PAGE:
To consider again a conference in the style of the previous ones, from 1994 to date, is to appeal to an exhausted format. The party-state, from its alleged condition of vanguard, calls, sets the agenda, defines priorities, and encourages emigrants to close ranks with the country as it is. At the end, some specific openings are announced within the same scheme, sometimes a money that emigrants will save by reducing the abusive charges they are victims of for multiple procedures, such as the extension every two years of the most expensive passport in the world that barely lasts six. These issues are discussed with those on the inside who, represented by the party-state, claim to be the nation of which they are only a part, to dialogue with those on the outside, who are neither an organized representation of all those who have operated since the patriotic rejection of any undue interference in national affairs.

In this vertical relationship, the divide between the emigrant and the status of the citizen resident on the island persists. It’s not that there can be no progress. It has happened due to the convergence of goodwill since the 2013 reform. The issue is that time is a political variant. The conciliators and dialoguers have to run faster than those who spread hatred.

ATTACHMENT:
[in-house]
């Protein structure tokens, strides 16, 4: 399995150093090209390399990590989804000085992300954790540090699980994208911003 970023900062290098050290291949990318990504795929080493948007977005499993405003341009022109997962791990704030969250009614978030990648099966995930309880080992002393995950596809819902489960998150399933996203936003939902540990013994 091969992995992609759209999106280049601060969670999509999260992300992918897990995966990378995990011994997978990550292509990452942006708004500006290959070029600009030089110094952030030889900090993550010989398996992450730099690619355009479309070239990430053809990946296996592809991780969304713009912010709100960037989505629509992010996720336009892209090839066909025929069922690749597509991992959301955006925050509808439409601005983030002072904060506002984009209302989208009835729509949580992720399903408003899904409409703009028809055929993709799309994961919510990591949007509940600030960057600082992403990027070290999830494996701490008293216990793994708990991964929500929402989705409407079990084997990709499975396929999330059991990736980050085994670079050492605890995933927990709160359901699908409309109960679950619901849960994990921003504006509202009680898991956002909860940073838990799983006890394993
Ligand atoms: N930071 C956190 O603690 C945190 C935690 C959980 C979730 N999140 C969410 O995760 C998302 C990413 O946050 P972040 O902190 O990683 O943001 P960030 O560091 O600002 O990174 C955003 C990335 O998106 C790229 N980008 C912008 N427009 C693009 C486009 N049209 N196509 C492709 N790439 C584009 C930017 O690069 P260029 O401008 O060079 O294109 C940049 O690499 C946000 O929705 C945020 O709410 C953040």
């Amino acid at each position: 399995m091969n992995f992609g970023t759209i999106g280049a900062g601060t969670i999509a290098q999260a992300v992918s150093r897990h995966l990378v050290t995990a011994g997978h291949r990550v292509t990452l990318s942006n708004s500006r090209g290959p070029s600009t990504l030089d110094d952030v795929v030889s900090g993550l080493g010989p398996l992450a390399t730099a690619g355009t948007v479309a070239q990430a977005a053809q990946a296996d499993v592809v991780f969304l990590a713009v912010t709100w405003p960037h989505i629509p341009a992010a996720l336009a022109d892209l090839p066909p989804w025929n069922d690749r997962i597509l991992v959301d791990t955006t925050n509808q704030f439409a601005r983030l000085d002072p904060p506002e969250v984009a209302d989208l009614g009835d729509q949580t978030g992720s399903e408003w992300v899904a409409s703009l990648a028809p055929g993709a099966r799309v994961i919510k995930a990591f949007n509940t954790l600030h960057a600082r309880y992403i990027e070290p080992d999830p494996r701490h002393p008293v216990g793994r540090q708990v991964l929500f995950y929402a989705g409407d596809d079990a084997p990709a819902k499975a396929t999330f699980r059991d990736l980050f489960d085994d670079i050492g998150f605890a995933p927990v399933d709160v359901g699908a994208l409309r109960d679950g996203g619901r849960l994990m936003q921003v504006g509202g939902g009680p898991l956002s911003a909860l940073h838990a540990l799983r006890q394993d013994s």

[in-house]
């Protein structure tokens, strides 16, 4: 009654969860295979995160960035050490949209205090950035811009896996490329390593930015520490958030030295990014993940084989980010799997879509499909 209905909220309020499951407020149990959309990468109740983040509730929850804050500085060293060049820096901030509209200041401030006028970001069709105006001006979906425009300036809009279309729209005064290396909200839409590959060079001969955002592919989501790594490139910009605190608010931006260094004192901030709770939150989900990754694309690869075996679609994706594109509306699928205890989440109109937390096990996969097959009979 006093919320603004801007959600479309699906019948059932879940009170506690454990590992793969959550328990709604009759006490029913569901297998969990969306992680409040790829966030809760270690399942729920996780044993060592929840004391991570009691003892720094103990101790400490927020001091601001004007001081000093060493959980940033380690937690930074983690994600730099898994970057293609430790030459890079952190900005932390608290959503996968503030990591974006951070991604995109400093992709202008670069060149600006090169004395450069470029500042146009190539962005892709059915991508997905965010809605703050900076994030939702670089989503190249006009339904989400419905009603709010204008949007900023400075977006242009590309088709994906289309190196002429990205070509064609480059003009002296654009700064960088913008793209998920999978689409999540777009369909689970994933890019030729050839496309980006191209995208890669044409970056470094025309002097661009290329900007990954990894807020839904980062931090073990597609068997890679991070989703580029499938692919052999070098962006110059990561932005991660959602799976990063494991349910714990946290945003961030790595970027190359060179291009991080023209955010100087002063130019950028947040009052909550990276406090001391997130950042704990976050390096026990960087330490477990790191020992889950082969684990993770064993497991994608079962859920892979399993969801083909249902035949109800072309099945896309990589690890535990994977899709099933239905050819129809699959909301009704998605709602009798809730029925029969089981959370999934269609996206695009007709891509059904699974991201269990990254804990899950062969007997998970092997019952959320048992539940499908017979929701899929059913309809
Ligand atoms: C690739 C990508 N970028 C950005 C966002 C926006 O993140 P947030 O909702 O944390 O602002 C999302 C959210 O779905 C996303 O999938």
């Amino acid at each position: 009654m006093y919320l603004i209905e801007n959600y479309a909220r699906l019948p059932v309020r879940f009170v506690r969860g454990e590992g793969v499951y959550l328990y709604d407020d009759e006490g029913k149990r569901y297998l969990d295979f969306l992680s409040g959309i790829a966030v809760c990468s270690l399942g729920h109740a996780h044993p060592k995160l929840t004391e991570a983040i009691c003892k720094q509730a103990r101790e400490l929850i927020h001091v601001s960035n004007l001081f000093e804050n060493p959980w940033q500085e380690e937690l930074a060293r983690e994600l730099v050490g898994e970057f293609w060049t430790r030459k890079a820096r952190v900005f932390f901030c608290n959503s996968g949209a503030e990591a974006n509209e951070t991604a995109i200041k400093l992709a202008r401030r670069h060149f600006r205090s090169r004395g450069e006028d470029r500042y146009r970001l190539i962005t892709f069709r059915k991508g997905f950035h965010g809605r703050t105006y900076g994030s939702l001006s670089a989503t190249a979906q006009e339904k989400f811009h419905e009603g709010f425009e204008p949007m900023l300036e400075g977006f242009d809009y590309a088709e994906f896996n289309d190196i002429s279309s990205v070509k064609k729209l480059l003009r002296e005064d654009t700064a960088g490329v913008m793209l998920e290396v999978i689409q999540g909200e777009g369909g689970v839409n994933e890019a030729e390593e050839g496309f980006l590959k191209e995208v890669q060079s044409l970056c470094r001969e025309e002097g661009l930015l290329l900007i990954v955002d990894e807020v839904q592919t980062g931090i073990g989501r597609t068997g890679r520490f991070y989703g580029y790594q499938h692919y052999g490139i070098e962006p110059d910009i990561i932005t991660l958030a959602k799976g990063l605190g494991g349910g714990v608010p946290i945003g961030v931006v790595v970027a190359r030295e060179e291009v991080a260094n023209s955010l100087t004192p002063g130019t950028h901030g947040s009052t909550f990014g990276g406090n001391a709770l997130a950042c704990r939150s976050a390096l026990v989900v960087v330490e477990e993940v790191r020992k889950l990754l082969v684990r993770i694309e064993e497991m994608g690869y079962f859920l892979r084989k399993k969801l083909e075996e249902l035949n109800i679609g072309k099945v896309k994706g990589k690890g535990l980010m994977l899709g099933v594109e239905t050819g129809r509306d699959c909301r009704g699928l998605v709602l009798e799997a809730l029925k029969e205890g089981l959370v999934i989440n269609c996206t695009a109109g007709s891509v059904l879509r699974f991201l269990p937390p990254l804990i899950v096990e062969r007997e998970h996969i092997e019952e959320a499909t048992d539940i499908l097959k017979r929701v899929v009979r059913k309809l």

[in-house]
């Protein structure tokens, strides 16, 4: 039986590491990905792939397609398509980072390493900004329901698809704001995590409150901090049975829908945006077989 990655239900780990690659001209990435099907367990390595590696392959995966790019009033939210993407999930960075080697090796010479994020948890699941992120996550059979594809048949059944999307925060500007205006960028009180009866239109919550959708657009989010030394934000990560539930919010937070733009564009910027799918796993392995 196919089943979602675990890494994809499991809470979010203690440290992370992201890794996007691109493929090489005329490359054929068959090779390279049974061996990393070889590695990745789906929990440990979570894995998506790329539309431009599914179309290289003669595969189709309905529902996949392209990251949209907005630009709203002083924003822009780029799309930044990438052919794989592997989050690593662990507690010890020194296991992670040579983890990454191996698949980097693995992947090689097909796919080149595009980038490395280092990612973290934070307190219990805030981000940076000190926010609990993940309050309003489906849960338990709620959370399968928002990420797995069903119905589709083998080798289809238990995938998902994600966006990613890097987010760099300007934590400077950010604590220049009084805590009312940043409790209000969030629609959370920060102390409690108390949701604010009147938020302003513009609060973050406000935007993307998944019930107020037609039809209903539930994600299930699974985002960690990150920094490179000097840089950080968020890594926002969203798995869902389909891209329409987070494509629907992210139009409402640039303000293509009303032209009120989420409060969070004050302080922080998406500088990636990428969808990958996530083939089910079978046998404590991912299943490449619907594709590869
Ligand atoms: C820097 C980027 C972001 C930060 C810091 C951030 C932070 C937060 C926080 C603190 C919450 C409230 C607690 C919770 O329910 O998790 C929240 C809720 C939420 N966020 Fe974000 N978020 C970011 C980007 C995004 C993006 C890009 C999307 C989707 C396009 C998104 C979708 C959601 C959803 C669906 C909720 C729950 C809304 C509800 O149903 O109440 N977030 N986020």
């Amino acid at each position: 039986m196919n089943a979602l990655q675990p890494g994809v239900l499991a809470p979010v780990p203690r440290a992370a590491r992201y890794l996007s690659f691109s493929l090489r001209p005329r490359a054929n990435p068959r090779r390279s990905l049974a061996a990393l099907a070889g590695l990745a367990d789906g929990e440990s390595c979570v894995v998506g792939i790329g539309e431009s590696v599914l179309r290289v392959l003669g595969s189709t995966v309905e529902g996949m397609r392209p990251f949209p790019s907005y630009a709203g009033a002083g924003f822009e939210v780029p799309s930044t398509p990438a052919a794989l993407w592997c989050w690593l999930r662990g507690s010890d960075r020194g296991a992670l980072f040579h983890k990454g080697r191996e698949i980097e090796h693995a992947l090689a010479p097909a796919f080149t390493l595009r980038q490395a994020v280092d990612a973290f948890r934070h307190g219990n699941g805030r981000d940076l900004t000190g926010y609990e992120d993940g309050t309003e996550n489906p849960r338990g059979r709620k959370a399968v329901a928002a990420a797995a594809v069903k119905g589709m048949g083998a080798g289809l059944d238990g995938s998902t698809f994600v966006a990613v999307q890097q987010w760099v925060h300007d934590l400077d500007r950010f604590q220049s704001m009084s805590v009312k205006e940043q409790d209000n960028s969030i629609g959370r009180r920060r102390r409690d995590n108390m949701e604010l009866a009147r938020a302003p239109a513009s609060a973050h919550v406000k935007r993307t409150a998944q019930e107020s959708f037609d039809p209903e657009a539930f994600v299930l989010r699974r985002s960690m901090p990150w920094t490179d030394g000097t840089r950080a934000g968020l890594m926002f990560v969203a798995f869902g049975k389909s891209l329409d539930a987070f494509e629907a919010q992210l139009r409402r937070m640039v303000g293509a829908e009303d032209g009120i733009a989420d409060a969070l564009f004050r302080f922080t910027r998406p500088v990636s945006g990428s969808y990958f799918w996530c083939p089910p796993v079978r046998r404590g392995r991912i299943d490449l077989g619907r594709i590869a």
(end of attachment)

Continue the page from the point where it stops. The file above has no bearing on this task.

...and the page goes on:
It’s time to get out of trenches that cloud common sense. How are economic opportunities for emigrants to be discussed without a substantive dialogue with the actors who daily live in Cuba? Isn’t it incoherent to appeal to the patriotism and critical exercise of emigrated citizens so that they defend a respectful relationship of their country of residence with their country of origin, while fostering an unspoken and suspicious attitude from the ideological department of the PCC without distinguishing apostasy from loyal opposition to the country? Is the economic criterion that squeezes the emigrant with abusive passport fees a good representation of the people on the island? Who is going to take responsibility for this obstacle to a more active relationship between emigrants and their homeland? Who are those who defend those policies speaking for? Has anyone from the PCC explained to the public why it is preferable or patriotic to follow this scheme, rather than opening more spaces for their investment and that of their relatives on the island?